Spellbound is the highly acclaimed new documentary about eight talented middle-schoolers who are preparing to compete in the 1999 National Spelling Bee. The film begins by introducing us to each of the gifted young contestants. We glimpse the various study methods each child deploys to cram for the contest, and we are permitted a peek into their families.
We meet a wealthy Indian boy whose father has spent thousands of dollars contracting a battery of language tutors to prep his son in French, Greek, and German word-stems. We also meet a black girl from the D.C. projects who attends public school, memorizes vocab with a Scrabble board, and describes her life as a movie in which the heroine must constantly struggle against adversity. Regardless of economic class, all of the children interviewed see themselves as outcasts and social pariahs. They’re liable to decline invitations to the mall in order to spend an extra five or six hours trolling the dictionary for words like "logorrhea" and "hellebore." The National Spelling Bee is portrayed as a great leveller, a place where smart children from radically different backgrounds are united in competition.
Although there is a lot of fascinating material here, I am wary of Spellbound’s borderline smugness during these opening segments. A great deal is made of the intellectual discrepancy between the eight children and their parents and communities. A misspelled sign at Hooters, congratulating one of the prodigiously talented spellers when she wins a regional spelling contest, is certainly droll. But I felt uneasy, even embarrassed, watching the desperately impoverished mother of another of the contestants failing to correctly pronounce the word "pessimistic." Spellbound’s seeming desire to make spectacle of the intellectual foibles of folks less brainy than its eight young champions gives the film’s utopian message a vaguely sour aftertaste–and allows the first half to play almost like one of Christopher Guest’s withering mockumentaries instead of the more introspective, quirky, Errol Morris-type film I think Spellbound wants to be.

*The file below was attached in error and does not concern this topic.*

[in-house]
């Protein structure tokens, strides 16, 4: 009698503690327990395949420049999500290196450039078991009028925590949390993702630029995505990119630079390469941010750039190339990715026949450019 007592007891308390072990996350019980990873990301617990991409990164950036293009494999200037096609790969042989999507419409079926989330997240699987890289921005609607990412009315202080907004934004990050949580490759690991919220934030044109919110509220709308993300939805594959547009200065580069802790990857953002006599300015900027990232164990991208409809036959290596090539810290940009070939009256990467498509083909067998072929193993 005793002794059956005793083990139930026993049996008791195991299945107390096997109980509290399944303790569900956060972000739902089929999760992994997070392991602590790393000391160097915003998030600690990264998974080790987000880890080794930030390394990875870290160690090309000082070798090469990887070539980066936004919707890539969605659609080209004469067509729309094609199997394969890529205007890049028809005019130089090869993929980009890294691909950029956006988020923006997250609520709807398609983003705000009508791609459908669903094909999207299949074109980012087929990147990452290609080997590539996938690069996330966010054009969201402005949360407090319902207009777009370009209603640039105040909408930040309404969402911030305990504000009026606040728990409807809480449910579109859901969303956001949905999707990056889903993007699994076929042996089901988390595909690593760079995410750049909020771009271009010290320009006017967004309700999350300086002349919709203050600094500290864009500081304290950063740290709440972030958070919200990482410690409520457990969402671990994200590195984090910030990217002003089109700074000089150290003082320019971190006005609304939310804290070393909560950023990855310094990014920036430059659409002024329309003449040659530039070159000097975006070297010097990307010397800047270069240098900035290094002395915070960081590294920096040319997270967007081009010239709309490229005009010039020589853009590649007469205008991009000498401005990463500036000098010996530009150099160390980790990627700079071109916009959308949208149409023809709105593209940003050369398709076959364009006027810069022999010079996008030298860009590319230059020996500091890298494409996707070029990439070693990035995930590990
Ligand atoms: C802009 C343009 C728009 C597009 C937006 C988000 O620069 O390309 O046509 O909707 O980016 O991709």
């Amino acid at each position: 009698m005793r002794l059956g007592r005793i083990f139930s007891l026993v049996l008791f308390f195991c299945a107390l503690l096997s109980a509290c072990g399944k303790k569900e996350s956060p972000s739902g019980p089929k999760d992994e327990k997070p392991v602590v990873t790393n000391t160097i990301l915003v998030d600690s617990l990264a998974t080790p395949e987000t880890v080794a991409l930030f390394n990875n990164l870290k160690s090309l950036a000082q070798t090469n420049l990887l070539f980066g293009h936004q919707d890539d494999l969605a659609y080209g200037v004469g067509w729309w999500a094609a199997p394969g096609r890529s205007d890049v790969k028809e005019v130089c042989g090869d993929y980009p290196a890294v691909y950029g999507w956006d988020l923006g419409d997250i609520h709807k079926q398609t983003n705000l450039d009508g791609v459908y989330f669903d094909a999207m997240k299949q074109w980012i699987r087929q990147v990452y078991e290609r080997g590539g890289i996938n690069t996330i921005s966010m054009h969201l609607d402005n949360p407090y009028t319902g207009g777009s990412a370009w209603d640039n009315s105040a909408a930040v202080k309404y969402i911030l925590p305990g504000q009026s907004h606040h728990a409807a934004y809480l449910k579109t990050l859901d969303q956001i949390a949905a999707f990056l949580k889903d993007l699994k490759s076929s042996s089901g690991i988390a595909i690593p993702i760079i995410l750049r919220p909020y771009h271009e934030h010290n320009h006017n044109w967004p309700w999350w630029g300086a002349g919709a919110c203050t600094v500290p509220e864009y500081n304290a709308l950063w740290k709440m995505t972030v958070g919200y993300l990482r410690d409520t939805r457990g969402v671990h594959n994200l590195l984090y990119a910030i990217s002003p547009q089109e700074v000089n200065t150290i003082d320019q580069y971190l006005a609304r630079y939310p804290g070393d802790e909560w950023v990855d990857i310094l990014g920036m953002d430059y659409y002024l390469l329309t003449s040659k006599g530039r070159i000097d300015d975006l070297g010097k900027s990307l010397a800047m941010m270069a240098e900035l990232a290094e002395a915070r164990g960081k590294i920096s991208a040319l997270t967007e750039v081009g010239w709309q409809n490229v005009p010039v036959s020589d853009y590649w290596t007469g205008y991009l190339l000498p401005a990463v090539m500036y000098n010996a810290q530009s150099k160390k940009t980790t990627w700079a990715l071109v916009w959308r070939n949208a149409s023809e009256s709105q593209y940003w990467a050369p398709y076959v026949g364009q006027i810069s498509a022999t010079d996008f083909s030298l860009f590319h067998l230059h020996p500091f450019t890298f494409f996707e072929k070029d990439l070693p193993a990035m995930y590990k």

However, the second half of Spellbound is, so to speak, spellbinding. Here we are given the National Bee itself, a grueling competition where the utterance of merely one wrong letter can produce one seriously devestated child. The National makes amazingly riveting cinema, and the film’s director, Jeffrey Blitz, puts the camera exactly where it should be: on the children’s anxiety-riddled faces. Believe it or not, watching 10 year old, ritalin-ready Harry suffer through the five letters of "banns," as in "wedding banns," is far more suspenseful than any of the car chases, sword fights, or gun battles currently smothering our cinema screens.
You can find this review, along with other reviews of past and current film, theater, and opera, on our website, at wfiu.indiana.edu. In the meantime, this is Jonathan Haynes, reviewing movies for WFIU.